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Roger Lowenstein, author of the bestselling Buffett: The Making of an American Capitalist and When Genius Failed: The Rise and Fall of Long-term Capital Management, reported for the Wall Street Journal for more than a decade and wrote the Journal's stock market column "Heard on the Street" and also its "Intrinsic Value" column. He now contributes articles and reviews to the Journal and the New York Times Magazine and is a columnist for SmartMoney Magazine. He lives in Westfield, New Jersey.
Lowenstein, a well-known author and financial columnist, has crafted a lively and readable account of the last 30 years on Wall Street. Starting with the creation of 401(k) accounts, proceeding through the boom years of the 1990s, and then moving to the downfall of Enron and its brethren, he ties in the various factors that have inexorably led us to where we are today. While none of this is new information, Lowenstein includes enough personal details to make it seem fresh and interesting. The last chapters are particularly relevant, covering the fallout when the various deals and compensation scandals came to light. The effect of 9/11 on the government and the country in general is also touched on, particularly with regard to the rising budget deficit. Finally, an epilog discusses the fines and reforms (including the Sarbanes-Oxley Act of 2002) that resulted from the various debacles and opinions about what else must be done. The book is heavily documented throughout with quotes and sources, making it authoritative as well as informative. Recommended for public libraries.-Susan Hurst, Miami Univ. of Ohio, Oxford Copyright 2003 Reed Business Information.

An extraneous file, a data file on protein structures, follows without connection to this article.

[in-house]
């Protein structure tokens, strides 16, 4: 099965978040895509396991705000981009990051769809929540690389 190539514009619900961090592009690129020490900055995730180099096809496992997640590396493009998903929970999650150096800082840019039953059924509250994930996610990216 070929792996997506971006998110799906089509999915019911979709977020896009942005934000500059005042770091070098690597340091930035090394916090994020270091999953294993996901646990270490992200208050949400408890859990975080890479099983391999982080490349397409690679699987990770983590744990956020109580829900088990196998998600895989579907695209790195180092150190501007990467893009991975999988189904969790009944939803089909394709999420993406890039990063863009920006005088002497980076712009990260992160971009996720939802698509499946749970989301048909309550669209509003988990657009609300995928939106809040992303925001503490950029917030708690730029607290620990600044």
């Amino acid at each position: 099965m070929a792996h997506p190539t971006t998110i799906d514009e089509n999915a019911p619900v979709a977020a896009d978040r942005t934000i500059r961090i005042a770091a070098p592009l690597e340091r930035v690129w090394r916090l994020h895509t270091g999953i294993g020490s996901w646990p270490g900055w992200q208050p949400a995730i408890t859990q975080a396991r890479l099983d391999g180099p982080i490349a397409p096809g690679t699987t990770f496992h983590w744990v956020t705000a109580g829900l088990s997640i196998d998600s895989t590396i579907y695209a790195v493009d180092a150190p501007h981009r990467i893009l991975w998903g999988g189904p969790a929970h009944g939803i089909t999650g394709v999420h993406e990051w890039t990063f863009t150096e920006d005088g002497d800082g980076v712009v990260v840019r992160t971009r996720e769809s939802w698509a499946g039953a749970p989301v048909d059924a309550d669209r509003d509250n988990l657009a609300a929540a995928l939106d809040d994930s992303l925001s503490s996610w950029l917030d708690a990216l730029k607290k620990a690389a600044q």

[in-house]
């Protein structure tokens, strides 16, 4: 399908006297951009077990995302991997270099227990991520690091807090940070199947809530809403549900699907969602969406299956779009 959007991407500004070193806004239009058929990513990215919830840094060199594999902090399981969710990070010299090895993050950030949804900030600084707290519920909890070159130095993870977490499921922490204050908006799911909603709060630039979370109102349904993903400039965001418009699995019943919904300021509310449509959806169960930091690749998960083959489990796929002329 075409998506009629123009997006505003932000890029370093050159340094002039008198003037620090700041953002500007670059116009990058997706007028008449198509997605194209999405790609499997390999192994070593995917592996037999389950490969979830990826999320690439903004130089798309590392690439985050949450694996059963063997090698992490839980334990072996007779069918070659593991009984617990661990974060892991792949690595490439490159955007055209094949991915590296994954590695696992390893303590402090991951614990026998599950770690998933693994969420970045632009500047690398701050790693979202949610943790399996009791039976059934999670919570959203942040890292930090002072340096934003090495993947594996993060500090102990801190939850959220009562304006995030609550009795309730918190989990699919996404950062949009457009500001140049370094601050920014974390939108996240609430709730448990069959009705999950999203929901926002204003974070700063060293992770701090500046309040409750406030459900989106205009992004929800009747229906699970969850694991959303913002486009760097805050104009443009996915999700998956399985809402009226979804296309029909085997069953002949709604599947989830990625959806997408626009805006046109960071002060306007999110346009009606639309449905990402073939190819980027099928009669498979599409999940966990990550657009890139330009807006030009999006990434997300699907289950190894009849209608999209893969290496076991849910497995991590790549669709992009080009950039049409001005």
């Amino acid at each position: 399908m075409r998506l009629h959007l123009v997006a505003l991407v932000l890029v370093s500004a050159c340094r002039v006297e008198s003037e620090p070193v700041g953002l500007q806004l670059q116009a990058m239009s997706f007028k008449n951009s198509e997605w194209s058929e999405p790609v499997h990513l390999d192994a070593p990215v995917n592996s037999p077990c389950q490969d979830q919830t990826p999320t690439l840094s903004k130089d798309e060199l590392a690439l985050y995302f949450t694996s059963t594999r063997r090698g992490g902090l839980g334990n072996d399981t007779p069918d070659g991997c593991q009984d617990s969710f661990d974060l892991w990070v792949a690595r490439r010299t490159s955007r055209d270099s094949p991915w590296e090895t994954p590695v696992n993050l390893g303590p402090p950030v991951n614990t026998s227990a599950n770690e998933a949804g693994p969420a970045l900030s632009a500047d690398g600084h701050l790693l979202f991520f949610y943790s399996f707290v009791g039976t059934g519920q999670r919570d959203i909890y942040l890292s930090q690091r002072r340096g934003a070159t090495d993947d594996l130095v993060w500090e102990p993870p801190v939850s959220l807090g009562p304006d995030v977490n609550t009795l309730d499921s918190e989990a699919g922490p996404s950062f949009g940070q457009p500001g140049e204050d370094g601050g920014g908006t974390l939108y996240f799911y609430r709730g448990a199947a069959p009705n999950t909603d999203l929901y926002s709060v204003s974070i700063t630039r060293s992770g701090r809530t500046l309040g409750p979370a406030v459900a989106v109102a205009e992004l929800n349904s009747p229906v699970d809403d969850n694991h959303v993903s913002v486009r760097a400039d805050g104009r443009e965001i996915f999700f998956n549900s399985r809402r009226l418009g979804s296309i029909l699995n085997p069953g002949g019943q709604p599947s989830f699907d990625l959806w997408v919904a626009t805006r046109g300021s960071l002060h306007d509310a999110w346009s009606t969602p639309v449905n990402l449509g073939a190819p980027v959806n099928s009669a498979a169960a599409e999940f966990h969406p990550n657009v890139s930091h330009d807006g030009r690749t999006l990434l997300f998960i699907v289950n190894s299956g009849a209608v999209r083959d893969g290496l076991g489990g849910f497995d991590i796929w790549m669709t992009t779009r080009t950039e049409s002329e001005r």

Well-known financial journalist Lowenstein (Buffett; When Genius Failed) sets out to explain the stock market crash of 2000 and the ensuing corporate scandals. The ingredients are familiar: executive overcompensation and stock options, irrationally exuberant shareholders, friendly auditors, short-term focus by financial professionals and overemphasis on shareholder value. The author puts his unique stamp on these factors by juxtaposing them so brilliantly that the 20-year history that inflated the bubble seems not just understandable, but inevitable. The story is traced from the doldrums of the 1970s through the raiders and junk bonds of the 1980s to the financial brave new world of the 1990s. In self-conscious parallel to John Kenneth Galbraith's The Great Crash, Lowenstein explains that it is the boom that needs to be explained; the crash is simply the natural consequence. Lowenstein's low-key ease with the most complex financial reporting makes this book both accurate and easy to read, just as his earlier Buffett revealed a fascinating character where other writers saw only dullness, and his Where Genius Failed was a very comprehensible account of the 1998 Long-Term Capital Management blowup. (Jan.) Forecast: The author has two bestsellers to his credit on topics of much narrower interest. Unless the stock market jumps 20% before publication, this could be the top financial book of 2004. Copyright 2003 Reed Business Information.
"The perfect epitaph to an era of monumental avarice and folly on Wall Street. This is financial history at its best." --Ron Chernow"A crucial account of an era of excess and folly...riveting...will only seem fresher with time." --BusinessWeek